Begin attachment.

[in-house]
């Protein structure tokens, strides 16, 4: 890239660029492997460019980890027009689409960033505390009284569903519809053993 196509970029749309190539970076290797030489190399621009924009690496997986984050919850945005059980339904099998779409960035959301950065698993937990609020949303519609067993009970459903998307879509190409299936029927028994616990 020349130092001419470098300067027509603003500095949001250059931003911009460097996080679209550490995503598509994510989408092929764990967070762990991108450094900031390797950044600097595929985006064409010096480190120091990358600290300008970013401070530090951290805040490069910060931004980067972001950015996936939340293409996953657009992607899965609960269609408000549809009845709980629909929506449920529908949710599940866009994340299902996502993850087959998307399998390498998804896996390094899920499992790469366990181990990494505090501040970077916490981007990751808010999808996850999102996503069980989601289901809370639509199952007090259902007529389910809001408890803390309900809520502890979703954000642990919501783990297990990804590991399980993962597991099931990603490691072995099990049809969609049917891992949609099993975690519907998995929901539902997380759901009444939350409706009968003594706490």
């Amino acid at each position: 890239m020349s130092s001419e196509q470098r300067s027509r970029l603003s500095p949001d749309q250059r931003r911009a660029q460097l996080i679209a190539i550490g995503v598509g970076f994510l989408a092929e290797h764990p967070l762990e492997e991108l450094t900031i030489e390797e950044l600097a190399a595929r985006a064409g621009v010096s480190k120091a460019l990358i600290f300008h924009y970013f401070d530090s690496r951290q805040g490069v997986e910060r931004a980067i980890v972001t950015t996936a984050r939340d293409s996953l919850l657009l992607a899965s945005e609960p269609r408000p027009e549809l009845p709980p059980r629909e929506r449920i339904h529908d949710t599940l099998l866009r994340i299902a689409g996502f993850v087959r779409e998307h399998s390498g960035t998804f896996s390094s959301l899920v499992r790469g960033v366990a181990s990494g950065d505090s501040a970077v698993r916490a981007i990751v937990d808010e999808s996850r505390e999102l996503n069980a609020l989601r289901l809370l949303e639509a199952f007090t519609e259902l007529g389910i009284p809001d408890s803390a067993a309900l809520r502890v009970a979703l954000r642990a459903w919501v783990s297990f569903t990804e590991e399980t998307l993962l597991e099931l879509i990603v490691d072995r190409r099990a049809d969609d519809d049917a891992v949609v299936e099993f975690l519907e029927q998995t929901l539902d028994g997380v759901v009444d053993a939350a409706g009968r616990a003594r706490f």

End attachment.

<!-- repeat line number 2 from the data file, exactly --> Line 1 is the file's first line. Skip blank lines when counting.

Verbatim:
């Protein structure tokens, strides 16, 4: 890239660029492997460019980890027009689409960033505390009284569903519809053993 196509970029749309190539970076290797030489190399621009924009690496997986984050919850945005059980339904099998779409960035959301950065698993937990609020949303519609067993009970459903998307879509190409299936029927028994616990 020349130092001419470098300067027509603003500095949001250059931003911009460097996080679209550490995503598509994510989408092929764990967070762990991108450094900031390797950044600097595929985006064409010096480190120091990358600290300008970013401070530090951290805040490069910060931004980067972001950015996936939340293409996953657009992607899965609960269609408000549809009845709980629909929506449920529908949710599940866009994340299902996502993850087959998307399998390498998804896996390094899920499992790469366990181990990494505090501040970077916490981007990751808010999808996850999102996503069980989601289901809370639509199952007090259902007529389910809001408890803390309900809520502890979703954000642990919501783990297990990804590991399980993962597991099931990603490691072995099990049809969609049917891992949609099993975690519907998995929901539902997380759901009444939350409706009968003594706490």